Americans Continue to Believe Iraq Supported Al Qaeda, Had WMD
Few Perceive Experts as Saying Contrary
Shifts in Perceptions Could Influence Vote for President
Perceptions of US Troop Fatalities Having Little Impact on Support for War
Perceptions of World Public Opinion Appear Highly Influential
College Park, MD: According to a new PIPA/Knowledge Networks poll, a majority of Americans (57%) continue to believe that before the war Iraq was providing substantial support to al Qaeda, including 20% who believe that Iraq was directly involved in the September 11 attacks.
Forty-five percent believe that evidence that Iraq was supporting al Qaeda has been found. Sixty percent believe that just before the war Iraq either had weapons of mass destruction (38%) or a major program for developing them (22%).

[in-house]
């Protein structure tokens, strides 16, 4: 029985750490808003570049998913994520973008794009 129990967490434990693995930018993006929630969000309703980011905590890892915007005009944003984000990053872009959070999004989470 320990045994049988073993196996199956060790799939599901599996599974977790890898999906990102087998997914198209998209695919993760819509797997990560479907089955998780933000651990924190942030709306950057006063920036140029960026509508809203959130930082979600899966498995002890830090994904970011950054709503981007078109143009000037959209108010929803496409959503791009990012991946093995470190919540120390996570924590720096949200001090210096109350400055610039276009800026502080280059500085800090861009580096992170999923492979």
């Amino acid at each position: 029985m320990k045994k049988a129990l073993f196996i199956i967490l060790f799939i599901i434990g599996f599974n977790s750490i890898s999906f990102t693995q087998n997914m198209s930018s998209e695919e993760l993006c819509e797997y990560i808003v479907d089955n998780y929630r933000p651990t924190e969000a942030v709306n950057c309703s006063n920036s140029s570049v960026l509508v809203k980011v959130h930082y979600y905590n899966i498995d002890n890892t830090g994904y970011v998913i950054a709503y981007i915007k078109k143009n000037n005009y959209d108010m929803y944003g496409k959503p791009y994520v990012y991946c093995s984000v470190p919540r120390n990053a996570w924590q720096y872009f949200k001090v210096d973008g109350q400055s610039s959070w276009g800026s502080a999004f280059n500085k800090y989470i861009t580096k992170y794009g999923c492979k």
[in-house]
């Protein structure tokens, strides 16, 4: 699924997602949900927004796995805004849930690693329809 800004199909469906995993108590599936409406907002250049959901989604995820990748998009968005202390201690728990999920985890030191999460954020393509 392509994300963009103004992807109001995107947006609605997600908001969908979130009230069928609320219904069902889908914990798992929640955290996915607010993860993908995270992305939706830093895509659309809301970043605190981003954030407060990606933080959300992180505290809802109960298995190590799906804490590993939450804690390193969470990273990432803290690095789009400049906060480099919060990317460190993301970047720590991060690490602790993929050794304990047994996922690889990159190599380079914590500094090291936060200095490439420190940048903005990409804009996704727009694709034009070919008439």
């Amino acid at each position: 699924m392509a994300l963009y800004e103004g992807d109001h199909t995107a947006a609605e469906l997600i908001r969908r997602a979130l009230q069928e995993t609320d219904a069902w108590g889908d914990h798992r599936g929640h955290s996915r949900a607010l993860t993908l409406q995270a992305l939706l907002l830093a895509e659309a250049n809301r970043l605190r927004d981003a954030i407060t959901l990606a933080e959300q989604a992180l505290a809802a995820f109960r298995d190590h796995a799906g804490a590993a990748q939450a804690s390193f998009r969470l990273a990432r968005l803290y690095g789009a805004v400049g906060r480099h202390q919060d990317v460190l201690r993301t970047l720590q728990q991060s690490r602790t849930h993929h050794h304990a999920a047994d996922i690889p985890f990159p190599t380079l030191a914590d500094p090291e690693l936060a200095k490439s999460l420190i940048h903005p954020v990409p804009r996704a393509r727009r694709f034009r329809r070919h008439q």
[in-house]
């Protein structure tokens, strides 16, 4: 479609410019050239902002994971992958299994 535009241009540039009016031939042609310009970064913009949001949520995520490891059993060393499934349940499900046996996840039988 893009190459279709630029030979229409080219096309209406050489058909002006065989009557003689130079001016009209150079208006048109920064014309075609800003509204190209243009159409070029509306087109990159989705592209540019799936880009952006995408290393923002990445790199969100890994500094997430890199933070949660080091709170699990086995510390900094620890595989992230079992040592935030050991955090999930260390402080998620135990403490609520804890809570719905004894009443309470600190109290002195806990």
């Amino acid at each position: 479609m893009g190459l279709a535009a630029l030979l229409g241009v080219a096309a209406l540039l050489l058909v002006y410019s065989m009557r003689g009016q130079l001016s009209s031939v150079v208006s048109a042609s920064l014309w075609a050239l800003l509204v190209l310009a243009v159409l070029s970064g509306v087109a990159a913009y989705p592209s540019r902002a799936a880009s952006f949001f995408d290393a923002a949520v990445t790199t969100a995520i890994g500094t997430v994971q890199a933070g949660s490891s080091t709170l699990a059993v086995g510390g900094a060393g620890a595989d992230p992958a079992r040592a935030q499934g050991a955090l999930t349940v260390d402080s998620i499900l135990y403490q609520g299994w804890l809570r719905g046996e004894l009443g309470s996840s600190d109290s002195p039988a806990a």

Despite statements by Richard Clarke, David Kay, Hans Blix and others, few Americans perceive most experts as saying the contrary. Only 15% said they are hearing "experts mostly agree Iraq was not providing substantial support to al Qaeda," while 82% either said that "experts mostly agree Iraq was providing substantial support" (47%) or "experts are evenly divided on the question" (35%). Only 34% said they thought most experts believe Iraq did not have WMD, while 65% said most experts say Iraq did have them (30%) or that experts are divided on the question (35%).
Not surprisingly, perceptions of what experts are saying are highly correlated with beliefs about prewar Iraq, which in turn are highly correlated with support for the decision to go to war.
Perhaps most relevant politically, perceptions of what the experts are saying are also highly correlated with intentions to vote for the President in the upcoming election. Among those who perceived experts as saying that Iraq had WMD, 72% said they would vote for Bush and 23% said they would vote for Kerry, while among those who perceived experts as saying that Iraq did not have WMD, 23% said they would vote for Bush and 74% for Kerry.